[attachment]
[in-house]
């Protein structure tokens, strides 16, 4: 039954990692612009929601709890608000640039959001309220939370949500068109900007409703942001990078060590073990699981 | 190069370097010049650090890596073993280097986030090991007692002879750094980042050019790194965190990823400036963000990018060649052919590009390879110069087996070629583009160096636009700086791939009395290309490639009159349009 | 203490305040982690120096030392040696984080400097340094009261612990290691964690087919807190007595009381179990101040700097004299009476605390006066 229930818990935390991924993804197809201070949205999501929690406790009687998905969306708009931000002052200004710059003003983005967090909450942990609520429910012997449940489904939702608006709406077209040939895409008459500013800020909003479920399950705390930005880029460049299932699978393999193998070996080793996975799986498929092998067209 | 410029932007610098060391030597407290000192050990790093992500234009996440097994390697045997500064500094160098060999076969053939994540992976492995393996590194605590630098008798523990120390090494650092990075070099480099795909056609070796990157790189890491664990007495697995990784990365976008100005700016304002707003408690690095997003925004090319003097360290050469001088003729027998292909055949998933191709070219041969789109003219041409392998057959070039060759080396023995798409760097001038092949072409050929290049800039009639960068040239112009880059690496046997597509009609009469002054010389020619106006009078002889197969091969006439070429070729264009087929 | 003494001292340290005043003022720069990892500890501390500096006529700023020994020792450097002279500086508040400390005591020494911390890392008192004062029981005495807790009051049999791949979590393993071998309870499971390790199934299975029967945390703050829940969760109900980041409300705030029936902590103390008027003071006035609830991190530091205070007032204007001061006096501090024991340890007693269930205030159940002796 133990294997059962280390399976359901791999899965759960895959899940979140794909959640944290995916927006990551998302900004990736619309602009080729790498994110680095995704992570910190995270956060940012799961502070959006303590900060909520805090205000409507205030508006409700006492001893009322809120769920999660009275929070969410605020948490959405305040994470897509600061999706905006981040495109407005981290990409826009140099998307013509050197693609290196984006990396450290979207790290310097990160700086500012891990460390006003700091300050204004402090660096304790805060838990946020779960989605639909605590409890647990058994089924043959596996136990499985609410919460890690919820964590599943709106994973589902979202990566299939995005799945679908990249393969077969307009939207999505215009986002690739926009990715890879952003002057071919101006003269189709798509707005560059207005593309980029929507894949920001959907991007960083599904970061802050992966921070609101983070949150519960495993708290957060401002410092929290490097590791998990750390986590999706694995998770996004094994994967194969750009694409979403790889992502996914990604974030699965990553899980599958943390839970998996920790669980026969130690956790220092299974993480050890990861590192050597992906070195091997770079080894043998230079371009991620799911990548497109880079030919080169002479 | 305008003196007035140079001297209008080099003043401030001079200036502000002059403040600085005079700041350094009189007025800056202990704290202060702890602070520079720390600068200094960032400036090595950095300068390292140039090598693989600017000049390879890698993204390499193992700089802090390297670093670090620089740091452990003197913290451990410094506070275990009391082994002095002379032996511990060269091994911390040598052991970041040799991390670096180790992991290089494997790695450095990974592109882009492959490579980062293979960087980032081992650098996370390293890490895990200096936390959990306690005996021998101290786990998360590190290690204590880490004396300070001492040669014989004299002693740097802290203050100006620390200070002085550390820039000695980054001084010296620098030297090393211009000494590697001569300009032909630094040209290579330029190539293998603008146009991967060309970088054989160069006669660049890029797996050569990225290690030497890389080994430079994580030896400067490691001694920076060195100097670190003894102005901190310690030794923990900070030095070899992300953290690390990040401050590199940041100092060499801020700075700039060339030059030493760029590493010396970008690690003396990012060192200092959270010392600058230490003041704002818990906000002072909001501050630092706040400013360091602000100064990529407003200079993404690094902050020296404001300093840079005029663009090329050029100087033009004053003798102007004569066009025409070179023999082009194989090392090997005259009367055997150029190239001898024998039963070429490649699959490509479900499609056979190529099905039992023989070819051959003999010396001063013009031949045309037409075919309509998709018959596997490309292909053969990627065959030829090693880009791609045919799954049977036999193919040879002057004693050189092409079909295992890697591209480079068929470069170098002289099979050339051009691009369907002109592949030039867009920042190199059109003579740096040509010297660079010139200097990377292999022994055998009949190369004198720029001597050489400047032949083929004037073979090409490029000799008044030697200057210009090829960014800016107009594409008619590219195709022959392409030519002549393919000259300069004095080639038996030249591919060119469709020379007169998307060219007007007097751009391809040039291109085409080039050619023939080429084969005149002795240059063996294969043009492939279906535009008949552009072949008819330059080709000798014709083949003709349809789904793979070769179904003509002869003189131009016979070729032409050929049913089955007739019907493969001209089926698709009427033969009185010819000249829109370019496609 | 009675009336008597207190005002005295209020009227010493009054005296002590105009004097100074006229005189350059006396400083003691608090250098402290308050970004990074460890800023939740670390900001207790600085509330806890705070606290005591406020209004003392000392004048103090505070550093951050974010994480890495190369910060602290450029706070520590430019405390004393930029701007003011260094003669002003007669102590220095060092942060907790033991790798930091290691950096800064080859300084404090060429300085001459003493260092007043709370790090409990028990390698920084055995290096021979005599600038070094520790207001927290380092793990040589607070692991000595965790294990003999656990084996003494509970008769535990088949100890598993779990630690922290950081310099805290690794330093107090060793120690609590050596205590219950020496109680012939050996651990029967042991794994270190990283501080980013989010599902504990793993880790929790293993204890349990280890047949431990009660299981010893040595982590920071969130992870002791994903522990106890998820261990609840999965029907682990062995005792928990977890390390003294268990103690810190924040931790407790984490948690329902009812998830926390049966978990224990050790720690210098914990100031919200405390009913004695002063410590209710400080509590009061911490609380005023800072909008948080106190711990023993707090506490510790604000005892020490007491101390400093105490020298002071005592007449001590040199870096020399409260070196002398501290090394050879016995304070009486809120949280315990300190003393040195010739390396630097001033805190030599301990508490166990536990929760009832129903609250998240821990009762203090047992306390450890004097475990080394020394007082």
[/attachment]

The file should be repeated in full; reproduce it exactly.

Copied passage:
[in-house]
């Protein structure tokens, strides 16, 4: 039954990692612009929601709890608000640039959001309220939370949500068109900007409703942001990078060590073990699981 | 190069370097010049650090890596073993280097986030090991007692002879750094980042050019790194965190990823400036963000990018060649052919590009390879110069087996070629583009160096636009700086791939009395290309490639009159349009 | 203490305040982690120096030392040696984080400097340094009261612990290691964690087919807190007595009381179990101040700097004299009476605390006066 229930818990935390991924993804197809201070949205999501929690406790009687998905969306708009931000002052200004710059003003983005967090909450942990609520429910012997449940489904939702608006709406077209040939895409008459500013800020909003479920399950705390930005880029460049299932699978393999193998070996080793996975799986498929092998067209 | 410029932007610098060391030597407290000192050990790093992500234009996440097994390697045997500064500094160098060999076969053939994540992976492995393996590194605590630098008798523990120390090494650092990075070099480099795909056609070796990157790189890491664990007495697995990784990365976008100005700016304002707003408690690095997003925004090319003097360290050469001088003729027998292909055949998933191709070219041969789109003219041409392998057959070039060759080396023995798409760097001038092949072409050929290049800039009639960068040239112009880059690496046997597509009609009469002054010389020619106006009078002889197969091969006439070429070729264009087929 | 003494001292340290005043003022720069990892500890501390500096006529700023020994020792450097002279500086508040400390005591020494911390890392008192004062029981005495807790009051049999791949979590393993071998309870499971390790199934299975029967945390703050829940969760109900980041409300705030029936902590103390008027003071006035609830991190530091205070007032204007001061006096501090024991340890007693269930205030159940002796 133990294997059962280390399976359901791999899965759960895959899940979140794909959640944290995916927006990551998302900004990736619309602009080729790498994110680095995704992570910190995270956060940012799961502070959006303590900060909520805090205000409507205030508006409700006492001893009322809120769920999660009275929070969410605020948490959405305040994470897509600061999706905006981040495109407005981290990409826009140099998307013509050197693609290196984006990396450290979207790290310097990160700086500012891990460390006003700091300050204004402090660096304790805060838990946020779960989605639909605590409890647990058994089924043959596996136990499985609410919460890690919820964590599943709106994973589902979202990566299939995005799945679908990249393969077969307009939207999505215009986002690739926009990715890879952003002057071919101006003269189709798509707005560059207005593309980029929507894949920001959907991007960083599904970061802050992966921070609101983070949150519960495993708290957060401002410092929290490097590791998990750390986590999706694995998770996004094994994967194969750009694409979403790889992502996914990604974030699965990553899980599958943390839970998996920790669980026969130690956790220092299974993480050890990861590192050597992906070195091997770079080894043998230079371009991620799911990548497109880079030919080169002479 | 305008003196007035140079001297209008080099003043401030001079200036502000002059403040600085005079700041350094009189007025800056202990704290202060702890602070520079720390600068200094960032400036090595950095300068390292140039090598693989600017000049390879890698993204390499193992700089802090390297670093670090620089740091452990003197913290451990410094506070275990009391082994002095002379032996511990060269091994911390040598052991970041040799991390670096180790992991290089494997790695450095990974592109882009492959490579980062293979960087980032081992650098996370390293890490895990200096936390959990306690005996021998101290786990998360590190290690204590880490004396300070001492040669014989004299002693740097802290203050100006620390200070002085550390820039000695980054001084010296620098030297090393211009000494590697001569300009032909630094040209290579330029190539293998603008146009991967060309970088054989160069006669660049890029797996050569990225290690030497890389080994430079994580030896400067490691001694920076060195100097670190003894102005901190310690030794923990900070030095070899992300953290690390990040401050590199940041100092060499801020700075700039060339030059030493760029590493010396970008690690003396990012060192200092959270010392600058230490003041704002818990906000002072909001501050630092706040400013360091602000100064990529407003200079993404690094902050020296404001300093840079005029663009090329050029100087033009004053003798102007004569066009025409070179023999082009194989090392090997005259009367055997150029190239001898024998039963070429490649699959490509479900499609056979190529099905039992023989070819051959003999010396001063013009031949045309037409075919309509998709018959596997490309292909053969990627065959030829090693880009791609045919799954049977036999193919040879002057004693050189092409079909295992890697591209480079068929470069170098002289099979050339051009691009369907002109592949030039867009920042190199059109003579740096040509010297660079010139200097990377292999022994055998009949190369004198720029001597050489400047032949083929004037073979090409490029000799008044030697200057210009090829960014800016107009594409008619590219195709022959392409030519002549393919000259300069004095080639038996030249591919060119469709020379007169998307060219007007007097751009391809040039291109085409080039050619023939080429084969005149002795240059063996294969043009492939279906535009008949552009072949008819330059080709000798014709083949003709349809789904793979070769179904003509002869003189131009016979070729032409050929049913089955007739019907493969001209089926698709009427033969009185010819000249829109370019496609 | 009675009336008597207190005002005295209020009227010493009054005296002590105009004097100074006229005189350059006396400083003691608090250098402290308050970004990074460890800023939740670390900001207790600085509330806890705070606290005591406020209004003392000392004048103090505070550093951050974010994480890495190369910060602290450029706070520590430019405390004393930029701007003011260094003669002003007669102590220095060092942060907790033991790798930091290691950096800064080859300084404090060429300085001459003493260092007043709370790090409990028990390698920084055995290096021979005599600038070094520790207001927290380092793990040589607070692991000595965790294990003999656990084996003494509970008769535990088949100890598993779990630690922290950081310099805290690794330093107090060793120690609590050596205590219950020496109680012939050996651990029967042991794994270190990283501080980013989010599902504990793993880790929790293993204890349990280890047949431990009660299981010893040595982590920071969130992870002791994903522990106890998820261990609840999965029907682990062995005792928990977890390390003294268990103690810190924040931790407790984490948690329902009812998830926390049966978990224990050790720690210098914990100031919200405390009913004695002063410590209710400080509590009061911490609380005023800072909008948080106190711990023993707090506490510790604000005892020490007491101390400093105490020298002071005592007449001590040199870096020399409260070196002398501290090394050879016995304070009486809120949280315990300190003393040195010739390396630097001033805190030599301990508490166990536990929760009832129903609250998240821990009762203090047992306390450890004097475990080394020394007082």